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Understand human behavior to build market leadership

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From fishing boat to corner office

Mike Russell

My father taught me many things, but perhaps the most valuable business lesson he provided was the importance of understanding and valuing human behavior. That one piece of advice has given me everything I’ve ever needed, professionally and personally. And hopefully, by the time I’m finished, it’ll give me everything I’ve ever wanted.

My story begins at age 19, when as a reluctant C-student with no intention of furthering my education beyond high school, I started work on a fishing boat out of Plymouth Harbor, MA. It’s there where I first learned that a crew is only as good as their captain.

At that time, my father, my captain, purchased the number one CENTURY 21® office in New England after learning the ‘ins and outs’ of real estate franchising by working as an employee at the corporate office at Century 21 Real Estate. Not long after that, I went to my father and said, “What do I have to do to trade my blue-collar in for a white-collar?” He hired me that day.

For my first nine years in business, I was an administrative assistant, then marketing director, and, from there, a real estate salesperson. Essentially, I was a payrolled observer. I watched people. I paid attention to the dynamic between the captain and the team. I would closely watch agents’ responses to how their leader acted and their engagement with him and the rest of the team. Then, in 2008, my father, always impeccable with timing, said, “I don’t want to do this anymore. Why don’t’ you do it?” I took the company over in the midst of one of the worst real estate downturns.

The gift of desperation

People always say that it’s better if you get into the real estate industry when it’s down because you learn more — as opposed to getting into a real estate industry when it’s hot. I have to agree. For me, learning about human behavior and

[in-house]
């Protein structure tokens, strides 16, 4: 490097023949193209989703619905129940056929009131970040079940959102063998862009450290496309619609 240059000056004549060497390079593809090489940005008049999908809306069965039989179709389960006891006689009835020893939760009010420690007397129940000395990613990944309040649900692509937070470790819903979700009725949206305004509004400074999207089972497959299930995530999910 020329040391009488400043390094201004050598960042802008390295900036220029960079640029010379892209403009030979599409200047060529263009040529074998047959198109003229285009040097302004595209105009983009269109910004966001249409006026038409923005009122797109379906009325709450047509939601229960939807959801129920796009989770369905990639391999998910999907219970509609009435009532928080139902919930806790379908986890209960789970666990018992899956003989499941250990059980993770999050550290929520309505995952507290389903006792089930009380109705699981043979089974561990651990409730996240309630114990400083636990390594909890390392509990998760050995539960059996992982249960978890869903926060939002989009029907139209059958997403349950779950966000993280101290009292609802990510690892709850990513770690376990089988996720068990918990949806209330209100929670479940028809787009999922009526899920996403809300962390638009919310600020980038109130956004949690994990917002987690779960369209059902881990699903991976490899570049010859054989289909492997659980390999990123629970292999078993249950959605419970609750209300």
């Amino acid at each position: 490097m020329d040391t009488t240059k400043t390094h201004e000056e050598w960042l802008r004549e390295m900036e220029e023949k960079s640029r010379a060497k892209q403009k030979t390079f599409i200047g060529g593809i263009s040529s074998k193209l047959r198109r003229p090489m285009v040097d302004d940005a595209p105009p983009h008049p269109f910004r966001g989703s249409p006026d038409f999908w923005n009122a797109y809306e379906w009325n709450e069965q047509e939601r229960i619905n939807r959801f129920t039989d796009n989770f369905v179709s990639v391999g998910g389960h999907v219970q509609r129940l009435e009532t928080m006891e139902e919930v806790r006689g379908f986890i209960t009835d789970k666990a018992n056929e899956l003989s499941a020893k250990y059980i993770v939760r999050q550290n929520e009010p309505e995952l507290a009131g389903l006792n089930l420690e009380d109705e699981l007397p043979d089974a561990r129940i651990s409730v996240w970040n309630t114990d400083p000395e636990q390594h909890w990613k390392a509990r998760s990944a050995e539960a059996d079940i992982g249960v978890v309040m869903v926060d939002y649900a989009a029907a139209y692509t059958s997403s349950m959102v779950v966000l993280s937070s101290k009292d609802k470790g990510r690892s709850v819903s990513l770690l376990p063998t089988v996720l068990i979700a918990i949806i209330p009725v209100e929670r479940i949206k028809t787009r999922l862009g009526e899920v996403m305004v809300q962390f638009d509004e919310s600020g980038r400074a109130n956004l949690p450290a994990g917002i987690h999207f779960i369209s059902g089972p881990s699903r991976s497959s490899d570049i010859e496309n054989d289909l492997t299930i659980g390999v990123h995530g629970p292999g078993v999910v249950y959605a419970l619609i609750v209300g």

what I call, “the gift of desperation,” showed me that with the right crew, we could save a company heading towards bankruptcy while the real estate market tanked. Add to the unheralded economic evisceration, the loss of an $80 million producer who left to open their own office down the street and we almost turned our lights out.

That gift of desperation motivated me tremendously. I did not want to fail and I believed in the premise of a culture free of entitlement, judgment, and excuses. It was a restoration of pride project and it had to start from the top. We went
back to our roots and created an environment that encouraged identifying our own excuses, paying little attention to the judgemental tones of focusing on others’ deficiencies, essentially an environment of owning our own shit. I’ve yet to meet an agent who failed with an attitude like this and the actions to follow it up. We’ve become a family of proactive prospectors, embracing the sales nature of this industry with a focus on creating meaningful bonds with the community.

We created a space that encouraged people to sit down, pick up the phone, and create real bonds of human relationships.

Cultivating a culture of growth

Every week, we get together and we make phone calls. Although I’m not a listing and selling broker, I make calls, too. I enjoy the challenge of creating a relationship that didn’t exist a minute ago, I take tremendous pride in witnessing it work for my team members. Others will often just come in to sit and listen until they’re confident enough to step up and do it themselves.

As broker-owner, I’m always there to encourage, support, and teach — to build an organization that people want to be part of, that was filled with people who cared equally as much about their colleagues. My job is to teach salespeople how to be salespeople. What really motivates and excites is showing someone how to do something, then watching them do it, and watching it work.

The bottom line: every single real estate agent we hired in the last five years has more than doubled their business. And they’re not all full-time agents. There’s a place for everyone in this business. I have great police officers, community servants, entrepreneurs, and parents who work here. They are committed and possess the excitement and willingness to be extraordinary. That’s human behavior education.

I believe agents and broker-owners across the country will understand this statement, we have built a company in which you can pull into the parking lot and simply never see a car that makes you cringe. Honestly, that was my only goal. To create an environment one can thrive in, a behavior one is held accountable to and an organization that helps guide people in the happiest, healthiest direction. Year to date, CENTURY 21 Signature Properties is the number one CENTURY 21 office in Massachusetts, a title we have tremendous gratitude for. From here, we aim to enter two additional states over the next year, and with some of the same attitudes, hard work, and a little luck — we’ll create similar parking lot experiences for many more agents.

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